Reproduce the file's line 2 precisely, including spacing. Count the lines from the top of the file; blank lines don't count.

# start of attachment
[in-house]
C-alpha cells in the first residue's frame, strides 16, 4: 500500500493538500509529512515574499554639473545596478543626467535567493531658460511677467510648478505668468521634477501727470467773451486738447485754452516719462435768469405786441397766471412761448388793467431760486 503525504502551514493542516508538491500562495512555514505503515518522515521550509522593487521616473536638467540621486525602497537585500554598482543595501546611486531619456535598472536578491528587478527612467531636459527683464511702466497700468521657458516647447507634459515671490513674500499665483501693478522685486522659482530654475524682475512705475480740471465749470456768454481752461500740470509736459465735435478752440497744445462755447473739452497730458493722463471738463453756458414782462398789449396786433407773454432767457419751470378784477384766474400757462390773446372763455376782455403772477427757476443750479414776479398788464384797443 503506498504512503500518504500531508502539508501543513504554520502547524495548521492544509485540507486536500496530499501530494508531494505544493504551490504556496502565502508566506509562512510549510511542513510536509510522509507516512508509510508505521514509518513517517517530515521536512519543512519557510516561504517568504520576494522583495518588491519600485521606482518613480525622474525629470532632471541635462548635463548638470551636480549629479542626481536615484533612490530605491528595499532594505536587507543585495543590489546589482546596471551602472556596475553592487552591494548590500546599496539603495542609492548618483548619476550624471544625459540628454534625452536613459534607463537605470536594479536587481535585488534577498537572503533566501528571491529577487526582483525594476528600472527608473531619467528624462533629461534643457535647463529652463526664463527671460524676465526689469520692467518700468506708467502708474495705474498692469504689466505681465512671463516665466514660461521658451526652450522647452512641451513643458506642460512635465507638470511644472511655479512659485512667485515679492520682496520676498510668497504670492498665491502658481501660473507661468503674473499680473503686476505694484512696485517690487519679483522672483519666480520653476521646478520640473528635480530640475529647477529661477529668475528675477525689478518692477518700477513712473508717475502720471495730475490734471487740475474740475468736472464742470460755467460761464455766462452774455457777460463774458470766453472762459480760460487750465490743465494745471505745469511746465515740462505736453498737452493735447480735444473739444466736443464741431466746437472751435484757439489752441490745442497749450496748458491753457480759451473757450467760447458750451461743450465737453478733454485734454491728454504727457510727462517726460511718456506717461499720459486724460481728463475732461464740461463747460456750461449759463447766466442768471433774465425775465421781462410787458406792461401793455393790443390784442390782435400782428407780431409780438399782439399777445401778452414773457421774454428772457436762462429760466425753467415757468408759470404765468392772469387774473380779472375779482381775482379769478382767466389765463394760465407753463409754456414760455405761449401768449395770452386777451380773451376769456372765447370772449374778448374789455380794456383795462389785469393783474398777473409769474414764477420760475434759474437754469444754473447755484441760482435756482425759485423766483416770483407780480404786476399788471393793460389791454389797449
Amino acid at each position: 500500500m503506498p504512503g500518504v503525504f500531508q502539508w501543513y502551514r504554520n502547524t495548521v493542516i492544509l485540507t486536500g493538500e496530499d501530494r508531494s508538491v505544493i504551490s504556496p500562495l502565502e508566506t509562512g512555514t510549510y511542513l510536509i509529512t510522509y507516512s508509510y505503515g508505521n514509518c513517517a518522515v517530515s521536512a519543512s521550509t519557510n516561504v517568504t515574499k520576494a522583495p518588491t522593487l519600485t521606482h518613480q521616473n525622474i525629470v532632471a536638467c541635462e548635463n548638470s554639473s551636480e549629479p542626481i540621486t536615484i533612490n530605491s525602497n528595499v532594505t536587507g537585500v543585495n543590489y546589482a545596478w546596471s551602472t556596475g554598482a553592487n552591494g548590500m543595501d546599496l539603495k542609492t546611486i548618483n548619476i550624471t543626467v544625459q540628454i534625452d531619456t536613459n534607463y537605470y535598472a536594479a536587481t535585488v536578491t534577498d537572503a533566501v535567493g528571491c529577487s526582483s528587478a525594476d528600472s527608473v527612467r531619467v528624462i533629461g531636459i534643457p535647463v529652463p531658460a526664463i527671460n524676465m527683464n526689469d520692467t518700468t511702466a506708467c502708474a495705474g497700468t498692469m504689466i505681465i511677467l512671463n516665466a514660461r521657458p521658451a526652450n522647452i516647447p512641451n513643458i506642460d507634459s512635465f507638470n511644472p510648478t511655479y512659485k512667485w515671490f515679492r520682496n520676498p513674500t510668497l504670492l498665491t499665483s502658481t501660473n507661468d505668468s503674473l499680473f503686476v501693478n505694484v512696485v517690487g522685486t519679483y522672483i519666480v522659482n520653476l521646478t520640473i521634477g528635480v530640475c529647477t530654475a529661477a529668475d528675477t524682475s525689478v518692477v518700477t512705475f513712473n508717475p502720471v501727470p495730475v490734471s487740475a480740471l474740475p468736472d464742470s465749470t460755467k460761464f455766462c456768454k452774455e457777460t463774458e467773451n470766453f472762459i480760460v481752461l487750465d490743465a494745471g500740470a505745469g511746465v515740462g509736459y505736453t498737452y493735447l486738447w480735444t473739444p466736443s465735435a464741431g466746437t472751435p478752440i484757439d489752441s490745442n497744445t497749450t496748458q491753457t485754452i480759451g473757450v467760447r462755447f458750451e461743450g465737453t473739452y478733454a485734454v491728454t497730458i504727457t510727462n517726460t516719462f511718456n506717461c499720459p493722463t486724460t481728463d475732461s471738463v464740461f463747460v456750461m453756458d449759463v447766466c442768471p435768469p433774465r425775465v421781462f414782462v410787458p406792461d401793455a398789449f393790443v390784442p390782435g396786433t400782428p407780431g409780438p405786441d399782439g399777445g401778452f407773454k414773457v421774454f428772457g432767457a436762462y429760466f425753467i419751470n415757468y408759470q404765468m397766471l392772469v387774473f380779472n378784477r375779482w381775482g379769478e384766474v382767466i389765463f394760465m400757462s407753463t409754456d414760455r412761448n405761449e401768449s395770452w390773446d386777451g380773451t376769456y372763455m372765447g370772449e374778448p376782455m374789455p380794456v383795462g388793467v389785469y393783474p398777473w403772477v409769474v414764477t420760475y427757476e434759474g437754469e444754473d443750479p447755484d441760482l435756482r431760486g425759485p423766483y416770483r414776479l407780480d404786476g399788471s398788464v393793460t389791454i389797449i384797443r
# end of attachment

C-alpha cells in the first residue's frame, strides 16, 4: 500500500493538500509529512515574499554639473545596478543626467535567493531658460511677467510648478505668468521634477501727470467773451486738447485754452516719462435768469405786441397766471412761448388793467431760486 503525504502551514493542516508538491500562495512555514505503515518522515521550509522593487521616473536638467540621486525602497537585500554598482543595501546611486531619456535598472536578491528587478527612467531636459527683464511702466497700468521657458516647447507634459515671490513674500499665483501693478522685486522659482530654475524682475512705475480740471465749470456768454481752461500740470509736459465735435478752440497744445462755447473739452497730458493722463471738463453756458414782462398789449396786433407773454432767457419751470378784477384766474400757462390773446372763455376782455403772477427757476443750479414776479398788464384797443 503506498504512503500518504500531508502539508501543513504554520502547524495548521492544509485540507486536500496530499501530494508531494505544493504551490504556496502565502508566506509562512510549510511542513510536509510522509507516512508509510508505521514509518513517517517530515521536512519543512519557510516561504517568504520576494522583495518588491519600485521606482518613480525622474525629470532632471541635462548635463548638470551636480549629479542626481536615484533612490530605491528595499532594505536587507543585495543590489546589482546596471551602472556596475553592487552591494548590500546599496539603495542609492548618483548619476550624471544625459540628454534625452536613459534607463537605470536594479536587481535585488534577498537572503533566501528571491529577487526582483525594476528600472527608473531619467528624462533629461534643457535647463529652463526664463527671460524676465526689469520692467518700468506708467502708474495705474498692469504689466505681465512671463516665466514660461521658451526652450522647452512641451513643458506642460512635465507638470511644472511655479512659485512667485515679492520682496520676498510668497504670492498665491502658481501660473507661468503674473499680473503686476505694484512696485517690487519679483522672483519666480520653476521646478520640473528635480530640475529647477529661477529668475528675477525689478518692477518700477513712473508717475502720471495730475490734471487740475474740475468736472464742470460755467460761464455766462452774455457777460463774458470766453472762459480760460487750465490743465494745471505745469511746465515740462505736453498737452493735447480735444473739444466736443464741431466746437472751435484757439489752441490745442497749450496748458491753457480759451473757450467760447458750451461743450465737453478733454485734454491728454504727457510727462517726460511718456506717461499720459486724460481728463475732461464740461463747460456750461449759463447766466442768471433774465425775465421781462410787458406792461401793455393790443390784442390782435400782428407780431409780438399782439399777445401778452414773457421774454428772457436762462429760466425753467415757468408759470404765468392772469387774473380779472375779482381775482379769478382767466389765463394760465407753463409754456414760455405761449401768449395770452386777451380773451376769456372765447370772449374778448374789455380794456383795462389785469393783474398777473409769474414764477420760475434759474437754469444754473447755484441760482435756482425759485423766483416770483407780480404786476399788471393793460389791454389797449